Interpreting this statutory framework according to its plain language (Lennane v. Franchise Tax Bd. (1994) 9 Cal.4th 263, 268, 36 Cal.Rptr.2d 563, 885 P.2d 976;  Ralphs Grocery Co. v. Superior Court, supra, 112 Cal.App.4th at p. 1102, 5 Cal.Rptr.3d 687), plaintiffs were required to comply with section  2699.3, subdivision (a)'s administrative procedures before pursuing causes of action for civil penalties based on violations of Labor Code provisions specified in section 2699.5.   Their failure to plead compliance as to the causes of action seeking only civil penalties is fatal to those claims.  (See § 2699.3, subd. (a) [“civil action by an aggrieved employee pursuant to subdivision (a) or (f) of Section 2699 alleging a violation of any provision listed in Section 2699.5 shall commence only after the following requirements have been met” (italics added)];  see also Weil & Brown, Cal. Practice Guide:  Civil Procedure Before Trial (The Rutter Group 2005) ¶ 1:843, p. 1-181 [prelawsuit notice requirement is “an essential element of the cause of action, and must be affirmatively alleged in the complaint and proved at trial”].)   The absence of any reference to the Act in plaintiffs' first amended complaint does not absolve them of their duty to comply with the administrative prerequisites to filing suit.  (Pitman v. City of Oakland (1988) 197 Cal.App.3d 1037, 1044, 243 Cal.Rptr. 306 [plaintiff cannot, “by artful drafting of [the] complaint, avoid the clear intent of the statute”].)

 Plaintiffs contend the Act does no more than create a private right of action for employees to enforce Labor Code provisions that did not previously contain such a right and impose civil penalties under the default provision in section 2699, subdivision (f), for violations that did not previously provide for such penalties and argue the Act does not apply in this case because they are not attempting to invoke either aspect of the Act. But by its express terms the Act applies when an aggrieved employee seeks civil penalties for a violation of “any provision of [the Labor Code] that provides for a civil penalty to be assessed and collected” by the State. (§ 2699, subd. (a).)  The Act's requirements, including its administrative prerequisites to filing suit in section 2699.3, subdivision (a), therefore, are triggered when an aggrieved employee seeks civil penalties for violation of a Labor Code provision that previously provided for recovery of a civil penalty by the Labor Commissioner, including those that existed for years prior to the Act's effective date.   Indeed, the expansive list of Labor Code provisions in section 2699.5 to which the Act's administrative procedures are applicable belies plaintiffs' restrictive reading of the Act:  Section 2699.5 includes many Labor Code provisions that, prior to the Act, contained a private right of action. (§ 2699.5 [including, for example, §§ 203, 203.1, 206, 226.7, 227, 233, 1194, 1197.1].) Accordingly, notwithstanding plaintiffs' observation that “wage and hour disputes (and others in the same general class) routinely proceed as class actions” (Prince v. CLS Transportation, Inc. (2004) 118 Cal.App.4th 1320, 1328, 13 Cal.Rptr.3d 725), plaintiffs seeking civil penalties recoverable by the State in such suits for violations of any Labor Code provision specified in  section 2699.5 must now plead compliance with section 2699.3, subdivision (a)'s administrative procedures.17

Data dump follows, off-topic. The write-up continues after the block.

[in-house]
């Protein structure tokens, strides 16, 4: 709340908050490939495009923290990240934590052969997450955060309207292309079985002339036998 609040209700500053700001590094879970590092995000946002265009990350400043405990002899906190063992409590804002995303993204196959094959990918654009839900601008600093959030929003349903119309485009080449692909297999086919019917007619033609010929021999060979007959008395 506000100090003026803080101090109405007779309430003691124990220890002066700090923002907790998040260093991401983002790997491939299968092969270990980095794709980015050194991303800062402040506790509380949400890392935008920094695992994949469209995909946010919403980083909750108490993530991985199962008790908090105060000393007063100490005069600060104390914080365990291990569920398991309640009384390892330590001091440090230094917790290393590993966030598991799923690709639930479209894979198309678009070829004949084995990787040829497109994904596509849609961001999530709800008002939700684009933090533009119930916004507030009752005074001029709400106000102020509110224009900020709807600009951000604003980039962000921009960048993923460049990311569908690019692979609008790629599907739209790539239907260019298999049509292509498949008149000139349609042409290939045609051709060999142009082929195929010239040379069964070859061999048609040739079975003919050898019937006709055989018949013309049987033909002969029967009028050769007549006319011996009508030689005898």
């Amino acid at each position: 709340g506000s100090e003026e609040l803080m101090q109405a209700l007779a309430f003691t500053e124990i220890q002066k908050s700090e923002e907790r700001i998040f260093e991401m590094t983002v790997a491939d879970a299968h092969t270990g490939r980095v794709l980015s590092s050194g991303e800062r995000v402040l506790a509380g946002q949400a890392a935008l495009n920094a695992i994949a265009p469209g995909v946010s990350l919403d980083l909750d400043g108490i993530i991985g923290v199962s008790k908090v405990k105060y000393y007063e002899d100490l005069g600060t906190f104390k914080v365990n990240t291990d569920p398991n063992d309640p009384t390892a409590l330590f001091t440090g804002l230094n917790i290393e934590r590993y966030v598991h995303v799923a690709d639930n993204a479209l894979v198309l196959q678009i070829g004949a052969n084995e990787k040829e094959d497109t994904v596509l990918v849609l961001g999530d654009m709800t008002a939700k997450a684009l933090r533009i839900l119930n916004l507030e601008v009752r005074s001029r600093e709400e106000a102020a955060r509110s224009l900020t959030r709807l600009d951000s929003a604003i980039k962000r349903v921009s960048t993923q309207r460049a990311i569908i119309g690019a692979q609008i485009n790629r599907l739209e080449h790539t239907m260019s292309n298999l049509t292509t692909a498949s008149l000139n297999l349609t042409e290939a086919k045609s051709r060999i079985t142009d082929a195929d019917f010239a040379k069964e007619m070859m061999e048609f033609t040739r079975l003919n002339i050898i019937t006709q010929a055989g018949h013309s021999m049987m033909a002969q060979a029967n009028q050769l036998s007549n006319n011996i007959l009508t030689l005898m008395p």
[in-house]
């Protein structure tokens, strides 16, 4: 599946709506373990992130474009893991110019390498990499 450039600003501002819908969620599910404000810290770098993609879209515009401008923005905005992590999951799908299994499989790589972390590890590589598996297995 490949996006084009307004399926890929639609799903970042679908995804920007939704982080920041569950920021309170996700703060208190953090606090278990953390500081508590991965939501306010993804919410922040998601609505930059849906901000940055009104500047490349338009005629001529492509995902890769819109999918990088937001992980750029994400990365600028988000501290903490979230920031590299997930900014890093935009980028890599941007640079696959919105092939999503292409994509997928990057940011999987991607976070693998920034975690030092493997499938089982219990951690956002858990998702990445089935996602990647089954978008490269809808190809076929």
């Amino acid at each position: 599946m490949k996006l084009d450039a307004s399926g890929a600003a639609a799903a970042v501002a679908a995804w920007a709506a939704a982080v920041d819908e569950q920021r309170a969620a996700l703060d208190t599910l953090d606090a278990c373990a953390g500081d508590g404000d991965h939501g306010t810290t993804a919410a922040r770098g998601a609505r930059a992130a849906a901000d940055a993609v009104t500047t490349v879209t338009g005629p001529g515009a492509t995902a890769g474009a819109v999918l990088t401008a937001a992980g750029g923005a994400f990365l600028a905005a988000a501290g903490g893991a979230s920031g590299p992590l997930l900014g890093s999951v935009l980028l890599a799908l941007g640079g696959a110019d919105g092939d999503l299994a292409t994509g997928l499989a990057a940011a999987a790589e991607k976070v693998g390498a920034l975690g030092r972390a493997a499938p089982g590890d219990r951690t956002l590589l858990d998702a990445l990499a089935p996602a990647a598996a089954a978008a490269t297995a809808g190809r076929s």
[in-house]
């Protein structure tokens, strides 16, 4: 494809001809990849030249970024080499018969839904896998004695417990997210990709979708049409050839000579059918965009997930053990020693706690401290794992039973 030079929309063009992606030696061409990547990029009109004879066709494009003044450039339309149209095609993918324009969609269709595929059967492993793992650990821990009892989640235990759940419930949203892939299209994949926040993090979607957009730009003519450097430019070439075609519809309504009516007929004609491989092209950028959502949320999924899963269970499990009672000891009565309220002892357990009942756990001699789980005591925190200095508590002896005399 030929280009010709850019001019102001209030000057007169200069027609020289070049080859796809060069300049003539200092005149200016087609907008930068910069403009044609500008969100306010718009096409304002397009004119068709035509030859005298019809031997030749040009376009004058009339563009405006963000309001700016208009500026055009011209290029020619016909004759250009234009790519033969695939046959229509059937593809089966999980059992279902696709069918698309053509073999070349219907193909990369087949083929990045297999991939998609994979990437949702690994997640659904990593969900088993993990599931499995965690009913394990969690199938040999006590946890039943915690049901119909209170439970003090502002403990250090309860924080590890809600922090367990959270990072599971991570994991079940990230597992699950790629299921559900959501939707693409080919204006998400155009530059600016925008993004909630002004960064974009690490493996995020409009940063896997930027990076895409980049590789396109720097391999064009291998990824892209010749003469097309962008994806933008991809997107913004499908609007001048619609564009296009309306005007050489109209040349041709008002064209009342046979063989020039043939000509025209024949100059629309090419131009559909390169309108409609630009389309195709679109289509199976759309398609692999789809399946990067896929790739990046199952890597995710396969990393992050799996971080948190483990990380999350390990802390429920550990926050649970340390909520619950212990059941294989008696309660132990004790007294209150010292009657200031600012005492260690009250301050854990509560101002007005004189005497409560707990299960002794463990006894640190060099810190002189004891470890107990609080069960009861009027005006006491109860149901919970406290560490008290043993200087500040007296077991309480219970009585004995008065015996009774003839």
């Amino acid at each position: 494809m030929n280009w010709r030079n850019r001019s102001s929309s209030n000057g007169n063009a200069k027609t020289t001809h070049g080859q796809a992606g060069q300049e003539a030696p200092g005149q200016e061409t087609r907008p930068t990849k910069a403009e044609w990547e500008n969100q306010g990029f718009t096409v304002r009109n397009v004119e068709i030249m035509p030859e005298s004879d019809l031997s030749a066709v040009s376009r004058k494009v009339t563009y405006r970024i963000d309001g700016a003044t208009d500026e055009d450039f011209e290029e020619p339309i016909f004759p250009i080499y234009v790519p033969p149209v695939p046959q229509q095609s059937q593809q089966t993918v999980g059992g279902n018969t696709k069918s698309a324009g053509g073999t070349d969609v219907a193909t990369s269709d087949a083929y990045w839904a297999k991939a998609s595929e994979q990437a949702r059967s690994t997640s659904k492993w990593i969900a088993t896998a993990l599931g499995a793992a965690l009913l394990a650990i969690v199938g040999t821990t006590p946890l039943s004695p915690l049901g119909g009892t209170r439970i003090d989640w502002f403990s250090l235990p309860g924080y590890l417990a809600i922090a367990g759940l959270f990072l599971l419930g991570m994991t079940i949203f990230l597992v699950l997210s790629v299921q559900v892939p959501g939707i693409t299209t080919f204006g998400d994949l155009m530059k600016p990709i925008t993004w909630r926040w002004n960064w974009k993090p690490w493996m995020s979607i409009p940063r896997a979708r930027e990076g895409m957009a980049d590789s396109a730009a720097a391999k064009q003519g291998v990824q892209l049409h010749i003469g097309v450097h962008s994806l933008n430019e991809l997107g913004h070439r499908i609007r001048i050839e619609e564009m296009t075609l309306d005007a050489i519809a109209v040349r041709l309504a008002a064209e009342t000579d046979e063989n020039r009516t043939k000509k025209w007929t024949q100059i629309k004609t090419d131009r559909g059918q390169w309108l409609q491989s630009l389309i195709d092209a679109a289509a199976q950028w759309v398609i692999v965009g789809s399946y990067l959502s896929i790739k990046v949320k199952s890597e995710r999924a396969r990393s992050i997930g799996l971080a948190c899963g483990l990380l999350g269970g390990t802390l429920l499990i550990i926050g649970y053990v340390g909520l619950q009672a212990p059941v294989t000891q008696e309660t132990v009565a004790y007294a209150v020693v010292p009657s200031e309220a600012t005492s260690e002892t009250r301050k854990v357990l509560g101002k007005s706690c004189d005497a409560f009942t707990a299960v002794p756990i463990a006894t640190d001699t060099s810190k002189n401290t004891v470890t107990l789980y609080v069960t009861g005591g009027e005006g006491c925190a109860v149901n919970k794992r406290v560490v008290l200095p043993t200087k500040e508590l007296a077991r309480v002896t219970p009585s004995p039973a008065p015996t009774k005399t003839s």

In sum, because plaintiffs failed to plead compliance with the Act's pre-filing notice and exhaustion requirements in section 2699.3, subdivision (a), they are not entitled to pursue their causes of action seeking only civil penalties.   Accordingly, the trial court should have sustained Caliber's demurrer to plaintiffs' ninth, eleventh and twelfth causes of action.18

 b. The second category:  hybrid causes of action seeking both civil penalties and unpaid wages

In addition to demanding unpaid wages and statutory penalties, plaintiffs' first, third and fourth causes of action seek civil penalties for alleged violations of Labor Code provisions specified in section 2699.5.   Under the plain language of the Act, plaintiffs cannot pursue civil penalties for those violations without complying with the pre-filing notice and exhaustion requirements of section 2699.3, subdivision (a).

Plaintiffs attempt to avoid application of the Act to these hybrid causes of action based on the last sentence of section 2699, subdivision (g)(1), which provides, “Nothing in th[e Act] shall operate to limit an employee's right to pursue or recover other remedies available under state or federal law, either separately or concurrently with an action taken under th[e Act].” According to plaintiffs, because they seek “other remedies,” such as unpaid wages and  statutory penalties, they are pursuing an action “separately” from the Act and can do so without complying with section 2699.3, subdivision (a) 's administrative procedures.